Greatest holiday nobody’s heard of

On International Workers’ Day, thank your neighbor for the work they do

The author, a Chico resident, is a longtime nurse practitioner and health-access activist.

May 1 is known as Labor Day around the world but barely noticed here in the country whose Haymarket activists it honors. So what is it?

Most people can’t imagine that it would be legal to require working 90-100 hours a week. May 1, 1886—now commemorated as International Workers’ Day—was a day of a national strike for 300,000 workers in 13,000 businesses—the culmination of 20 years of organizing and agitating for an eight-hour day.

Imagine a nation where employers paid less than a $1 a day for 12-hour days, where immigrants were paid less than 35 cents for that same work. These conditions and the brutal, murderous response of corporate owners to people organizing to better their lot were the seeds and water that produced the strikes of 1886, seen as the turning point in the demand for shorter workdays without shorter pay.

History shows that the newspapers of the day, at the bidding of the robber barons and trusts, denounced the strike as “without real merit,” conspiracies of “communists” and “foreigners.” The corporate press tried to suppress any knowledge of the National Labor Union of 1867 and the Knights of Labor, as well as the successful strikes by these U.S.-born and immigrant workers.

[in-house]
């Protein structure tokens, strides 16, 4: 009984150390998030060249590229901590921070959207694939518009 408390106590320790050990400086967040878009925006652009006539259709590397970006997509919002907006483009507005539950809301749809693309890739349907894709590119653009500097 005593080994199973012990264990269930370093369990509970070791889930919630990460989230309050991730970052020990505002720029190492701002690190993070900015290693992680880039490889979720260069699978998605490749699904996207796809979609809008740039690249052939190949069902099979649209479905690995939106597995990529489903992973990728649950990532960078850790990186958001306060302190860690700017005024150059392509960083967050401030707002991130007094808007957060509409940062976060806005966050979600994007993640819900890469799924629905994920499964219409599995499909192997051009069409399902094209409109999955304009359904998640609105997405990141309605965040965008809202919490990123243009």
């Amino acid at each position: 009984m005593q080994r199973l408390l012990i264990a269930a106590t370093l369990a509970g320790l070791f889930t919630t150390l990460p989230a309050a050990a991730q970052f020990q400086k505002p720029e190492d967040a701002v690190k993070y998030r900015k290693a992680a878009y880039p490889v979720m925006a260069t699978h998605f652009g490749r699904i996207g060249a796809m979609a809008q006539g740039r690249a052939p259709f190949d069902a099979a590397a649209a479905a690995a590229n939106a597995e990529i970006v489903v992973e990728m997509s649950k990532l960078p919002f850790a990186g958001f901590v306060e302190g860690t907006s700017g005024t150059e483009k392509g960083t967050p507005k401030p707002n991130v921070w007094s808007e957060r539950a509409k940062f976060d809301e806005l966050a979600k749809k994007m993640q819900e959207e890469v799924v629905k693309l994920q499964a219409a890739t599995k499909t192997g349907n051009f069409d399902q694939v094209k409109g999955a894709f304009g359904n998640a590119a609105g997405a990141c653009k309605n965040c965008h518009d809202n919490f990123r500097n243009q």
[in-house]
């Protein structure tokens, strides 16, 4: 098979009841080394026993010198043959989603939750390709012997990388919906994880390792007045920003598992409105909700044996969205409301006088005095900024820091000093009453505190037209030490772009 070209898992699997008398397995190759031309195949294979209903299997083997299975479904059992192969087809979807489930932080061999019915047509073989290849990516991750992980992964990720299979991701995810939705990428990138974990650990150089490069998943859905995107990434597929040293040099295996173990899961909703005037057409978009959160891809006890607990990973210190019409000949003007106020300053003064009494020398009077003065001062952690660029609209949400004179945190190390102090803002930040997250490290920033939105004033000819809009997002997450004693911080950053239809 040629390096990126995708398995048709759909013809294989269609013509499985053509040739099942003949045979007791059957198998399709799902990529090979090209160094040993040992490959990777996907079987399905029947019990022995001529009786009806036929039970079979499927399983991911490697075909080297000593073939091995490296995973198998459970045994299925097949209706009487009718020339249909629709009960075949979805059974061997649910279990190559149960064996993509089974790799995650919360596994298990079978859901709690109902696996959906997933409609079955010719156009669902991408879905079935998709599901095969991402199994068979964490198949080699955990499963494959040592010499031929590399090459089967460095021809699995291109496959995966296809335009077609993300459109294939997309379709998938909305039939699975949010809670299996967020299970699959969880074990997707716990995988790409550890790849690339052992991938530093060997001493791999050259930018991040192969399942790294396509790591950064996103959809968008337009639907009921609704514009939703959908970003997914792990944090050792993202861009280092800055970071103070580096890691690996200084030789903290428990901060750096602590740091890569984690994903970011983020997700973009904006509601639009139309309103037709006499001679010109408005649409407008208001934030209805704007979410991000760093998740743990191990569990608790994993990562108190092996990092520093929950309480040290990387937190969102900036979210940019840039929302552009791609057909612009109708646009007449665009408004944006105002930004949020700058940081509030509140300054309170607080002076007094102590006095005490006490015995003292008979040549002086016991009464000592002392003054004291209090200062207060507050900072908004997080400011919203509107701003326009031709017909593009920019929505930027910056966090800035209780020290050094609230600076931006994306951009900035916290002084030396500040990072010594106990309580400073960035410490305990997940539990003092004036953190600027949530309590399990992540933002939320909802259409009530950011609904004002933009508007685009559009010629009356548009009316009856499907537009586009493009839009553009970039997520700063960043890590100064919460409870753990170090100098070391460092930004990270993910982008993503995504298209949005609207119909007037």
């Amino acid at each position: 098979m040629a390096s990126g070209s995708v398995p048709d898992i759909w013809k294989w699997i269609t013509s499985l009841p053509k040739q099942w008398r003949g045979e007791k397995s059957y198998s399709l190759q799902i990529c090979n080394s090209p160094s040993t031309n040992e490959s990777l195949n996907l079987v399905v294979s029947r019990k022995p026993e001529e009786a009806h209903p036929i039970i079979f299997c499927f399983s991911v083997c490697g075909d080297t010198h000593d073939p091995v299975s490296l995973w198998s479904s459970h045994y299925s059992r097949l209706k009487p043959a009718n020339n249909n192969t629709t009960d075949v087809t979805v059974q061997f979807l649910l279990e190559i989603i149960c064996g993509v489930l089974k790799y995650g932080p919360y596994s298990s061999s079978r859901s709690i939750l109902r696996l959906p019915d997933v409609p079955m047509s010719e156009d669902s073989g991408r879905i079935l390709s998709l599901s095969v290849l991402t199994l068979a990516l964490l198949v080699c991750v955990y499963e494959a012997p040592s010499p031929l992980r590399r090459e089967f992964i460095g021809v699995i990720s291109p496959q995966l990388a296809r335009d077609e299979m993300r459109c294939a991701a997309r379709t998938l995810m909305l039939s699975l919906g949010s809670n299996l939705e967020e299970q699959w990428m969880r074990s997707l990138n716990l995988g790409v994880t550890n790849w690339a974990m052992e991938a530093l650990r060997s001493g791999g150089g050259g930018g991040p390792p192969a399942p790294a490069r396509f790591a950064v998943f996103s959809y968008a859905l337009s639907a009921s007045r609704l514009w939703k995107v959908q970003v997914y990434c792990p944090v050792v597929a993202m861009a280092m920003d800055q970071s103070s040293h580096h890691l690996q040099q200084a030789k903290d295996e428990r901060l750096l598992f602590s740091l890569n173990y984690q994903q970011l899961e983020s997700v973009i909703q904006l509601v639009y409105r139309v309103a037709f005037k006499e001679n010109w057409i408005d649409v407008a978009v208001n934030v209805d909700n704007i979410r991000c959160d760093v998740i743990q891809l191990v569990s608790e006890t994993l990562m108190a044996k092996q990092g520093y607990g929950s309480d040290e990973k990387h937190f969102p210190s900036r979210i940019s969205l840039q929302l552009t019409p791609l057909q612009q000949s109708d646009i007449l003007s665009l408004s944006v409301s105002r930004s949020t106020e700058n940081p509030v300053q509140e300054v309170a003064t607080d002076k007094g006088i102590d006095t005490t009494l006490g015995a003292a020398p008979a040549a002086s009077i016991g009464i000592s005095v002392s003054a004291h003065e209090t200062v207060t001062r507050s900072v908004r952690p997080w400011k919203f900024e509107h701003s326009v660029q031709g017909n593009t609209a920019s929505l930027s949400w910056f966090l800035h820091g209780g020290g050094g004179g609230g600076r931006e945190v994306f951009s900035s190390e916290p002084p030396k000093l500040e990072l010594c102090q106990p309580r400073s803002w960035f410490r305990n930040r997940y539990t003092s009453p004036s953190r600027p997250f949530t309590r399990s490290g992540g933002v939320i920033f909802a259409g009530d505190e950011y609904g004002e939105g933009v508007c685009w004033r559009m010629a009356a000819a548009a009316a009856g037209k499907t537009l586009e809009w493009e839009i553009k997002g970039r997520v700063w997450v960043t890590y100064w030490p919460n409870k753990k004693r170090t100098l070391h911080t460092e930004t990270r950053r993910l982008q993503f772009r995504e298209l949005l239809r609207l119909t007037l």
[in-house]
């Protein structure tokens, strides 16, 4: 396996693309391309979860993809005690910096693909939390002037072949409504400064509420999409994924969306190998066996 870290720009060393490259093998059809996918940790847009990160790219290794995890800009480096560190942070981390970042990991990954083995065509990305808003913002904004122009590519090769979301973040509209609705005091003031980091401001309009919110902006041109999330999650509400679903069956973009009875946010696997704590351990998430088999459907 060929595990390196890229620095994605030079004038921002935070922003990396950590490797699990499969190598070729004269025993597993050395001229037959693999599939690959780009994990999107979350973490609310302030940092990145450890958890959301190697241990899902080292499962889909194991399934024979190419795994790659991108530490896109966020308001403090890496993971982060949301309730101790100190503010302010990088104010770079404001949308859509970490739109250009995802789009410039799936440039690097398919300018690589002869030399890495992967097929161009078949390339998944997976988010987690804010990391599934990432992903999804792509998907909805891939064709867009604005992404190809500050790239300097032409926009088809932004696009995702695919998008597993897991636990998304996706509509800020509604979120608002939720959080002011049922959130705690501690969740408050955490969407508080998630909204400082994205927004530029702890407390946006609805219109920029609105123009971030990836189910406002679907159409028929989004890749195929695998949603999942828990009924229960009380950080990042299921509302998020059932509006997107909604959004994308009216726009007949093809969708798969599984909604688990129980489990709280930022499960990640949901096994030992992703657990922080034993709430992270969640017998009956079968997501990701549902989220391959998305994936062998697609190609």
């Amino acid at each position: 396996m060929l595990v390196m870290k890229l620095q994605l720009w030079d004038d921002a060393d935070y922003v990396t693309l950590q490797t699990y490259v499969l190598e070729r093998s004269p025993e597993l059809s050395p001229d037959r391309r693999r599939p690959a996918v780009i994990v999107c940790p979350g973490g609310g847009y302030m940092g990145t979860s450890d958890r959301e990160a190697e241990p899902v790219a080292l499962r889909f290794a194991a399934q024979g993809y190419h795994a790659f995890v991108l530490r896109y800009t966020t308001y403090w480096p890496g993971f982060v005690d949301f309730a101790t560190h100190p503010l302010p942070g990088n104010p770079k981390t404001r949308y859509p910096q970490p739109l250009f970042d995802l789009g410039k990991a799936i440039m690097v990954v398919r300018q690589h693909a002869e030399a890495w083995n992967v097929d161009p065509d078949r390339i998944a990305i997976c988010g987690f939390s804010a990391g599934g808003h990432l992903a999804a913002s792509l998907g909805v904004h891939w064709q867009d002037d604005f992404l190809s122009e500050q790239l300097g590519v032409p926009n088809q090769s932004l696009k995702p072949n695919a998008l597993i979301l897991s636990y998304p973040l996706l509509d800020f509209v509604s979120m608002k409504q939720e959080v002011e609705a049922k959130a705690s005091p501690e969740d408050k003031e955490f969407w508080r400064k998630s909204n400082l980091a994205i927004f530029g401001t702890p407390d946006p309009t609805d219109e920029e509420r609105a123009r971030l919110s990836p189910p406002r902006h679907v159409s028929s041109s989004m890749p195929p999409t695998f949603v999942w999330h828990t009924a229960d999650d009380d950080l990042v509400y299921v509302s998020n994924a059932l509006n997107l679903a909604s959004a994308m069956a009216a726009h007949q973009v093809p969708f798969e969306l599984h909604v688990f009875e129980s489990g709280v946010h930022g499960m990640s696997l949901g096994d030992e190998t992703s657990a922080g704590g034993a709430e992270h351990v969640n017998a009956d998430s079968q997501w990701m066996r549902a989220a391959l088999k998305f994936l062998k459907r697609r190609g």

History also shows that, although the corporate owning class tightened its grip on our economy, it failed to prevent our wins in work hours, in work safety for millions of women and men of all ethnicities. We as working people have struggled—sometimes unsuccessfully—to overcome the structural racism and sexism that the rich use to divide us. And every time we use our great power for our benefit, we move forward individually and collectively.

Today small farmers, social justice movements, unions, immigrants and gig-economy denizens are mobilizing for redress of grievances and for the piece of the pie our labors have made.

So this May 1, renew an old tradition. Thank your neighbor for the work they do. Thank the postal workers, teachers, nurses, clerks, food workers, building and road workers. Celebrate our day.

The Labor and Social Justice Cooperative has created a benefit concert for KZFR on May 3, 7:30 p.m., at the Chico Women’s Club featuring local musicians and spoken word/storytellers. Join us.